For many working girls, loitering on the streets is a thing of the past. Picking up a sex worker has become much easier in the UK and elsewhere due to sex apps. A website called ‘Find Brothels’ claims to have almost 15,000 brothels just in the London area and tens of thousands more elsewhere in England.
How could this be when brothels are actually illegal in the UK?
It turns out that the brothel advertising website is not actually advertising brothels. It’s to do with the legal definition of a brothel in the UK.
“A brothel is defined as ‘a place where people of opposite sexes … are allowed to resort for illicit intercourse, whether the women are common prostitutes or not’. It is not essential to show that the premises are in fact used for the purposes of prostitution (which involves payment for services rendered); a brothel exists where (more than one) women offer sexual intercourse with or without charging. It is not illegal to sell sex at a place provided the sex worker is not involved in management or control of a brothel. A house occupied by one woman and used by her alone for prostitution, is not a brothel.”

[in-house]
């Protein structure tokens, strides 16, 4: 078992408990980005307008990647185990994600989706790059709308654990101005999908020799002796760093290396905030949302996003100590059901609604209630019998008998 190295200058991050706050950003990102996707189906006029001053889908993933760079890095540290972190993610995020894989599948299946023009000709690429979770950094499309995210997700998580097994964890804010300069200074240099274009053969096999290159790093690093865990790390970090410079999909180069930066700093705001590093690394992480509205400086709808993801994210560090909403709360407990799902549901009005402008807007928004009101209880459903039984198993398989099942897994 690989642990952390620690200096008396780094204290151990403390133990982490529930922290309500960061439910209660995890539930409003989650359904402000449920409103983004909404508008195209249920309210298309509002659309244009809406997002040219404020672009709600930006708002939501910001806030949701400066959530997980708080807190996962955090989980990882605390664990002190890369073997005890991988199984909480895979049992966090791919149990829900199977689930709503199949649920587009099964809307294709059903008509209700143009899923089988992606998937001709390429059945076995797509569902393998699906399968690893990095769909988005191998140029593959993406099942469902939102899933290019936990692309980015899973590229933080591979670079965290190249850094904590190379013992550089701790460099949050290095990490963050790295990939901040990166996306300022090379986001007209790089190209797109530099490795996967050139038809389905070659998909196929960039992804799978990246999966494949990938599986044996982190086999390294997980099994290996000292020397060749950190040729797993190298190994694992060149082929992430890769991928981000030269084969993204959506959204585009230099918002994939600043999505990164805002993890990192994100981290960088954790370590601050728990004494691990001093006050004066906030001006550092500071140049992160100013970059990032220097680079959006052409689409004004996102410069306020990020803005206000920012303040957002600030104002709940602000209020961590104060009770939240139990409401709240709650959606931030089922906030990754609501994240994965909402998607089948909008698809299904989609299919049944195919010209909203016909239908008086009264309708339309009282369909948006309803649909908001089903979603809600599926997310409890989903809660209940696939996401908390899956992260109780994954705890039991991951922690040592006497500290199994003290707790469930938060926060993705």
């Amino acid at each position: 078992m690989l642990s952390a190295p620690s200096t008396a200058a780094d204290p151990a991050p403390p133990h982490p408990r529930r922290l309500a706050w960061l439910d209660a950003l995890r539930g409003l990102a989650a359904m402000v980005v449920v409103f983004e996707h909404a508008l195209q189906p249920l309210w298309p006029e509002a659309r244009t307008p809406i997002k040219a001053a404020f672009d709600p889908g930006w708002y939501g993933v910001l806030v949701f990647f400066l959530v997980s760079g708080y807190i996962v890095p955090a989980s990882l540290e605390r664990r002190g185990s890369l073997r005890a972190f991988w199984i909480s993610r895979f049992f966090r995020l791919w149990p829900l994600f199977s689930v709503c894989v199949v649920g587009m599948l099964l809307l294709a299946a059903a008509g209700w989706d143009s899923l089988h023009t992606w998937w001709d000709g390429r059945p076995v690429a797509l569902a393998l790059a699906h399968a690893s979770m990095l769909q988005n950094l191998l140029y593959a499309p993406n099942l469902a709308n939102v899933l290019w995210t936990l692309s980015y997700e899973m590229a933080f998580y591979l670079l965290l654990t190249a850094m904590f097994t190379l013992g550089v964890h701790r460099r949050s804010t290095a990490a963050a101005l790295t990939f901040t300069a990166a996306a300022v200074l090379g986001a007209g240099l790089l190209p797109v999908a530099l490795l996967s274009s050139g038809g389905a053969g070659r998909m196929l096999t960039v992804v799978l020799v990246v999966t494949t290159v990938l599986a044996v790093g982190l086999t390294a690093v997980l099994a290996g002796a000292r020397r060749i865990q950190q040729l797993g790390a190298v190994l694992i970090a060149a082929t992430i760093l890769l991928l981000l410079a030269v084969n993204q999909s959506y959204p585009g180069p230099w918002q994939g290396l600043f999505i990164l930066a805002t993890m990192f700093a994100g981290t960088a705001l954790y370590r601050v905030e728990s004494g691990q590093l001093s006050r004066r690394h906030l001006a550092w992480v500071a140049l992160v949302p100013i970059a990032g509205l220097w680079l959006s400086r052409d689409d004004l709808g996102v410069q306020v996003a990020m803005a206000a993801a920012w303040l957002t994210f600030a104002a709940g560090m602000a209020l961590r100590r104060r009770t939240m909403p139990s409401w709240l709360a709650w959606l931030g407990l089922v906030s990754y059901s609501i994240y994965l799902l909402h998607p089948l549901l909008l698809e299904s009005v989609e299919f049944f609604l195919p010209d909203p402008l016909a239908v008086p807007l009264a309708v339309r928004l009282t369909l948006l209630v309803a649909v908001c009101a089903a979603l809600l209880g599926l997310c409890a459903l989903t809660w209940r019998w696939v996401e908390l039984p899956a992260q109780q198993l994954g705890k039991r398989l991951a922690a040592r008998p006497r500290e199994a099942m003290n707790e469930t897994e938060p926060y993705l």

This law is dangerous and needs to change.
Imagine one girl in an apartment with a violent, abusive sexual predator. A true case in Wolverhampton is well described and disguised as fiction in my book, THE SEX TOURIST.
This law can change in two ways to protect working girls:
- Legalize the brothels (like in Switzerland)
- Criminalize the punters (like in Sweden)
Both models have their vehement supporters and opponents and I am not going to take sides here. As Ayn Rand wrote in Atlas Shrugged:
There are two sides to every issue: one side is right and the other is wrong, but the middle is always evil.
All I want is to get the message across: the law shouldn’t allow defenseless girls to be preys of violent monsters.